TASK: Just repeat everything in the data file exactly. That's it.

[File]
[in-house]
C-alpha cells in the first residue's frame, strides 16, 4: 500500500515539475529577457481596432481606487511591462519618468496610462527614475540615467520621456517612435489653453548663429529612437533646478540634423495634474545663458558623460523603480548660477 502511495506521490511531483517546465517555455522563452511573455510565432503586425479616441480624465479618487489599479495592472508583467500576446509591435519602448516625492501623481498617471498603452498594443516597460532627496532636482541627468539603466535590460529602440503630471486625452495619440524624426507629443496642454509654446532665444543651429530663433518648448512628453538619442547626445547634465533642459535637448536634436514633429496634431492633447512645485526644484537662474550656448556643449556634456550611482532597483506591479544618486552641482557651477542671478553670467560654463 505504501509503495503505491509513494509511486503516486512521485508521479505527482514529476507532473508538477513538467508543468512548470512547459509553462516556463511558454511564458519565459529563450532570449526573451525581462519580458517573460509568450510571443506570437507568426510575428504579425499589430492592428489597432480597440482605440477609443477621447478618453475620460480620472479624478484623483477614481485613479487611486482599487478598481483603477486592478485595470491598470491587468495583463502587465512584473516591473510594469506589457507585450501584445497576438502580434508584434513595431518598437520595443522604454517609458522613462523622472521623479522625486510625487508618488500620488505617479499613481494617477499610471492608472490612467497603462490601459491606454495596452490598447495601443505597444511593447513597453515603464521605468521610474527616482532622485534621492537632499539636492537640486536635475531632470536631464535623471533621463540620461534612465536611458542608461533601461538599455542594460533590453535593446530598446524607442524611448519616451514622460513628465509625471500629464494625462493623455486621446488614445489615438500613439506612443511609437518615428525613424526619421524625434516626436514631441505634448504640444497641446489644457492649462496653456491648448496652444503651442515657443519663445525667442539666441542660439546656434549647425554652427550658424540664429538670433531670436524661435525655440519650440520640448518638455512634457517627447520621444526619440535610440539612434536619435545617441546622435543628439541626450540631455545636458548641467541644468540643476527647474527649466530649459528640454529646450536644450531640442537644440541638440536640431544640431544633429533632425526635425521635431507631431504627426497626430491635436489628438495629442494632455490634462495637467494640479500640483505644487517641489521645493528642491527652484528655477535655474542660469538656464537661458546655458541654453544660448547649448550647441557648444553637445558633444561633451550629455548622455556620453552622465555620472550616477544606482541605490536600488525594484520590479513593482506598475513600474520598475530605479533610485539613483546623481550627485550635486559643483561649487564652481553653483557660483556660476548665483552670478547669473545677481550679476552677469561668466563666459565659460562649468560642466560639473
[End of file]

[in-house]
C-alpha cells in the first residue's frame, strides 16, 4: 500500500515539475529577457481596432481606487511591462519618468496610462527614475540615467520621456517612435489653453548663429529612437533646478540634423495634474545663458558623460523603480548660477 502511495506521490511531483517546465517555455522563452511573455510565432503586425479616441480624465479618487489599479495592472508583467500576446509591435519602448516625492501623481498617471498603452498594443516597460532627496532636482541627468539603466535590460529602440503630471486625452495619440524624426507629443496642454509654446532665444543651429530663433518648448512628453538619442547626445547634465533642459535637448536634436514633429496634431492633447512645485526644484537662474550656448556643449556634456550611482532597483506591479544618486552641482557651477542671478553670467560654463 505504501509503495503505491509513494509511486503516486512521485508521479505527482514529476507532473508538477513538467508543468512548470512547459509553462516556463511558454511564458519565459529563450532570449526573451525581462519580458517573460509568450510571443506570437507568426510575428504579425499589430492592428489597432480597440482605440477609443477621447478618453475620460480620472479624478484623483477614481485613479487611486482599487478598481483603477486592478485595470491598470491587468495583463502587465512584473516591473510594469506589457507585450501584445497576438502580434508584434513595431518598437520595443522604454517609458522613462523622472521623479522625486510625487508618488500620488505617479499613481494617477499610471492608472490612467497603462490601459491606454495596452490598447495601443505597444511593447513597453515603464521605468521610474527616482532622485534621492537632499539636492537640486536635475531632470536631464535623471533621463540620461534612465536611458542608461533601461538599455542594460533590453535593446530598446524607442524611448519616451514622460513628465509625471500629464494625462493623455486621446488614445489615438500613439506612443511609437518615428525613424526619421524625434516626436514631441505634448504640444497641446489644457492649462496653456491648448496652444503651442515657443519663445525667442539666441542660439546656434549647425554652427550658424540664429538670433531670436524661435525655440519650440520640448518638455512634457517627447520621444526619440535610440539612434536619435545617441546622435543628439541626450540631455545636458548641467541644468540643476527647474527649466530649459528640454529646450536644450531640442537644440541638440536640431544640431544633429533632425526635425521635431507631431504627426497626430491635436489628438495629442494632455490634462495637467494640479500640483505644487517641489521645493528642491527652484528655477535655474542660469538656464537661458546655458541654453544660448547649448550647441557648444553637445558633444561633451550629455548622455556620453552622465555620472550616477544606482541605490536600488525594484520590479513593482506598475513600474520598475530605479533610485539613483546623481550627485550635486559643483561649487564652481553653483557660483556660476548665483552670478547669473545677481550679476552677469561668466563666459565659460562649468560642466560639473